What Is an ‘Engine Freeze’ and Why Is F1 Implementing It?

Published 02/12/2021, 6:00 AM EST
Formula One F1 – Abu Dhabi Grand Prix – Yas Marina Circuit, Abu Dhabi, United Arab Emirates – Red Bull’s Max Verstappen in action during the race Pool via REUTERS/Giuseppe Cacace

The F1 Commission unanimously approved Red Bull’s engine development freeze proposal on February 11. This would see the engine development of all engine manufacturers in F1 get halted at the end of 2021.


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This move will allow Red Bull to take over the running of Honda’s engines from 2022. Honda will pull out of the sport at the end of 2021.

Honda had announced their intentions to exit the sport in October 2020. This prompted Red Bull to outline their plans of taking over the intellectual property of the Japanese manufacturer’s power units.


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What is the engine development ‘freeze’ in F1?

An engine development freeze essentially bans further engine development in a particular time period. This will be a blanket embargo and all the engine manufacturers in F1 won’t be able to do any development on their engines.

At present, there are four engine manufacturers in F1. They are Mercedes, Honda (nominally until Red Bull takes over in 2022), Renault, and Ferrari.

Why did Red Bull put forward this proposal?

Once Red Bull takes over the running of Honda’s engines in 2022, Red Bull will be responsible for further updates on the engine for each new season.

Red Bull have repeatedly said that they can’t handle the costs involved in further updating the engine each season. So, Red Bull put forward this proposal. Initially, there was opposition to this proposal with Ferrari and Renault the notable voices.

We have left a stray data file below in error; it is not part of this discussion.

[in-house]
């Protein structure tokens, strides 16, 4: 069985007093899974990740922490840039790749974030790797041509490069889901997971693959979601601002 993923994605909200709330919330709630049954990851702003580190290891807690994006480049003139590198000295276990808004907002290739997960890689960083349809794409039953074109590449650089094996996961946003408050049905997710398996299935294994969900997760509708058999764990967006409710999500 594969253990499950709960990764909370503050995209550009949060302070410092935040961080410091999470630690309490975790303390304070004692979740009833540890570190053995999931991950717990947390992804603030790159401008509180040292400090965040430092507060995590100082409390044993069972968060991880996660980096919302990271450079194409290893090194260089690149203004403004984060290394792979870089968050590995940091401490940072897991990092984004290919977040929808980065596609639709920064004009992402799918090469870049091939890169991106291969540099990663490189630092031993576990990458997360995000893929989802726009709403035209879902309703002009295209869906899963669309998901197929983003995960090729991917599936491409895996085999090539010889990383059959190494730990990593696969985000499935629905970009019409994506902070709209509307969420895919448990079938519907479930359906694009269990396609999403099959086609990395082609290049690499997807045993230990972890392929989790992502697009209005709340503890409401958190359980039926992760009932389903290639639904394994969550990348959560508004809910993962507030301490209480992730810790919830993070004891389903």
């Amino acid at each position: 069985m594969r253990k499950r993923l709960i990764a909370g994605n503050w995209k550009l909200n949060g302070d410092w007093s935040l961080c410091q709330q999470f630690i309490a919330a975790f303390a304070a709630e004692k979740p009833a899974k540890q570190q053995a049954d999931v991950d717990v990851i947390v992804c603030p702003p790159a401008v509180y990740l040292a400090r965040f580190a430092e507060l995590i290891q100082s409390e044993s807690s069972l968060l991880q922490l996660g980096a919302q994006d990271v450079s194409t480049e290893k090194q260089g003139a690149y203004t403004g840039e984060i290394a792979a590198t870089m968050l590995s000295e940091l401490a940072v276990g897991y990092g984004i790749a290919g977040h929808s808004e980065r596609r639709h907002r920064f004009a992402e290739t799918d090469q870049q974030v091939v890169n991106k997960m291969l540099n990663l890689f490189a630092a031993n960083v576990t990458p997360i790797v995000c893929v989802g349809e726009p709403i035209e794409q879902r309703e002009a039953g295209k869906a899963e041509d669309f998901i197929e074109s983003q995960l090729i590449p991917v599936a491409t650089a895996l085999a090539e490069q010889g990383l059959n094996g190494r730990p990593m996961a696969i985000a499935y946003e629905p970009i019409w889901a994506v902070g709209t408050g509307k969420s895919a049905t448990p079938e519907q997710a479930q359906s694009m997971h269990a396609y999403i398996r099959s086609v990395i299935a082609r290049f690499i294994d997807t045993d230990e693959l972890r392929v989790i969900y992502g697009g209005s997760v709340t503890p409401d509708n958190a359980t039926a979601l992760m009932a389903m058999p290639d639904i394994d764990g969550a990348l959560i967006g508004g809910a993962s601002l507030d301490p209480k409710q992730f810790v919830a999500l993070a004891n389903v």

On June 26, Max Verstappen turned the picture-perfect cobbled streets of Graz into a makeshift racetrack as Aston Martin Red Bull Racing announced its arrival in Austria for its home grand prix this weekend. Behind the wheel of the RB7, the driver turned the usually peaceful city into a roar of F1 as he tore up the iconic Schlossberg. Verstappen was joined on the day by Scuderia Toro Rosso duo Daniil Kvyat and Alexander Albon. // Aston Martin Red Bull Racing’s Max Verstappen (the Netherlands) prepares to drive during the F1 demo run in Graz, Austria on June 26, 2019. // Samo Vidic / Red Bull Content Pool

But as the proposal has gained momentum, every team has come around to the idea. When the proposal was ultimately passed in the vote on February 11, F1 put out a  statement that said this was a “significant development for the sport that reflects the unity and collaborative spirit between the FIA, Formula 1 and the teams.

What does this mean for the future of F1?

So the engines for 2022 will essentially be the 2021 engine with a key change. This change is the engines will be adapted to E10 fuel. This complies with the regulations for 2022.

While engine development will be frozen, there could be some innovative changes to the other parts around the engine. Teams could make leaps in aerodynamic development, make innovative changes to their chassis, etc.

This would also potentially allow all teams to be competitive on the track with potentially more surprise race victors. This could be an interesting period from 2022 till 2025.

2019 FORMULA 1 SINGAPORE AIRLINES SINGAPORE GRAND PRIX (19 September 2019) – Zone 1 – Paddock Club – Drivers’ Autograph Session Alfa RomeoÕs Kimi Raikkonen and Antonio Giovinazzi Singapore Grand Prix via Reuters Plus

That is when the engine regulations will be changed. The F1 Commission also introduced the targets for that power unit at the same meeting on February 11.


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The targets put forward are having a ‘powerful and emotive’ power unit. They should also be using sustainable fuel and should be economically viable as well. This would allow new engine manufacturers to join the sport as well.

F1 fans should be excited for 2022 as the sport enters a new era. Everyone could see more wheel to wheel driving and maybe different drivers winning.


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Ashish Thomas

211 articles

Ashish Thomas is an F1 author at EssentiallySports. Having followed motorsports since age 5, Ashish holds an enviable knowledge of F1 history. Ashish holds extensive experience in sports writing, having previously worked for SportsQuest and Fansided.



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